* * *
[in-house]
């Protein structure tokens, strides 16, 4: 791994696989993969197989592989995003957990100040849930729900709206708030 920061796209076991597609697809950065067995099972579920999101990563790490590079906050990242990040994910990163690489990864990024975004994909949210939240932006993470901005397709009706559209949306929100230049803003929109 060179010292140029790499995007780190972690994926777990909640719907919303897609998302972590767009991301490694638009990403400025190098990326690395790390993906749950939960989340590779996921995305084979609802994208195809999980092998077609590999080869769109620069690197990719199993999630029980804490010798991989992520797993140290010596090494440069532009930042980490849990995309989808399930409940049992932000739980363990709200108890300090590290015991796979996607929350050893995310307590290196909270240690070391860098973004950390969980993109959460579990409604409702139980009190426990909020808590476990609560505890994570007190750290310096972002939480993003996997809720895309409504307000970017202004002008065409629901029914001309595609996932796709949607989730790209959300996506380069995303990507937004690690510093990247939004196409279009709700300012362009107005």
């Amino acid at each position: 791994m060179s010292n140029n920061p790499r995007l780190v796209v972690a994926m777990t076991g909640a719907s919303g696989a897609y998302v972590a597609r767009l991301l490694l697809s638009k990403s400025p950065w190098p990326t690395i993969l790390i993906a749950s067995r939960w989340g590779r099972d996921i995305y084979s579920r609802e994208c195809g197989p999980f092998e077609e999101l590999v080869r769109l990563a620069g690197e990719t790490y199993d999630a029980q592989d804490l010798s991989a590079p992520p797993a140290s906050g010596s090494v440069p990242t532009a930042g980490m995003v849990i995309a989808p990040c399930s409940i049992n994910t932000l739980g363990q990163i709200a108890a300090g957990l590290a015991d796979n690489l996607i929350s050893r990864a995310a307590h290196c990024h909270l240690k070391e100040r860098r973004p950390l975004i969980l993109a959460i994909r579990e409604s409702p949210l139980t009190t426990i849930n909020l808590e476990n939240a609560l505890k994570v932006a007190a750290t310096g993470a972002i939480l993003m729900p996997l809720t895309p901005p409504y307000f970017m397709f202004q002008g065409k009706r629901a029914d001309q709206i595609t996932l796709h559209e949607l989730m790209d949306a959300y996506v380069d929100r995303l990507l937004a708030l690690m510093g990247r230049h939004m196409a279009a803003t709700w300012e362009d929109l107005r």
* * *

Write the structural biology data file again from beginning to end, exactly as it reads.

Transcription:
[in-house]
């Protein structure tokens, strides 16, 4: 791994696989993969197989592989995003957990100040849930729900709206708030 920061796209076991597609697809950065067995099972579920999101990563790490590079906050990242990040994910990163690489990864990024975004994909949210939240932006993470901005397709009706559209949306929100230049803003929109 060179010292140029790499995007780190972690994926777990909640719907919303897609998302972590767009991301490694638009990403400025190098990326690395790390993906749950939960989340590779996921995305084979609802994208195809999980092998077609590999080869769109620069690197990719199993999630029980804490010798991989992520797993140290010596090494440069532009930042980490849990995309989808399930409940049992932000739980363990709200108890300090590290015991796979996607929350050893995310307590290196909270240690070391860098973004950390969980993109959460579990409604409702139980009190426990909020808590476990609560505890994570007190750290310096972002939480993003996997809720895309409504307000970017202004002008065409629901029914001309595609996932796709949607989730790209959300996506380069995303990507937004690690510093990247939004196409279009709700300012362009107005």
């Amino acid at each position: 791994m060179s010292n140029n920061p790499r995007l780190v796209v972690a994926m777990t076991g909640a719907s919303g696989a897609y998302v972590a597609r767009l991301l490694l697809s638009k990403s400025p950065w190098p990326t690395i993969l790390i993906a749950s067995r939960w989340g590779r099972d996921i995305y084979s579920r609802e994208c195809g197989p999980f092998e077609e999101l590999v080869r769109l990563a620069g690197e990719t790490y199993d999630a029980q592989d804490l010798s991989a590079p992520p797993a140290s906050g010596s090494v440069p990242t532009a930042g980490m995003v849990i995309a989808p990040c399930s409940i049992n994910t932000l739980g363990q990163i709200a108890a300090g957990l590290a015991d796979n690489l996607i929350s050893r990864a995310a307590h290196c990024h909270l240690k070391e100040r860098r973004p950390l975004i969980l993109a959460i994909r579990e409604s409702p949210l139980t009190t426990i849930n909020l808590e476990n939240a609560l505890k994570v932006a007190a750290t310096g993470a972002i939480l993003m729900p996997l809720t895309p901005p409504y307000f970017m397709f202004q002008g065409k009706r629901a029914d001309q709206i595609t996932l796709h559209e949607l989730m790209d949306a959300y996506v380069d929100r995303l990507l937004a708030l690690m510093g990247r230049h939004m196409a279009a803003t709700w300012e362009d929109l107005r």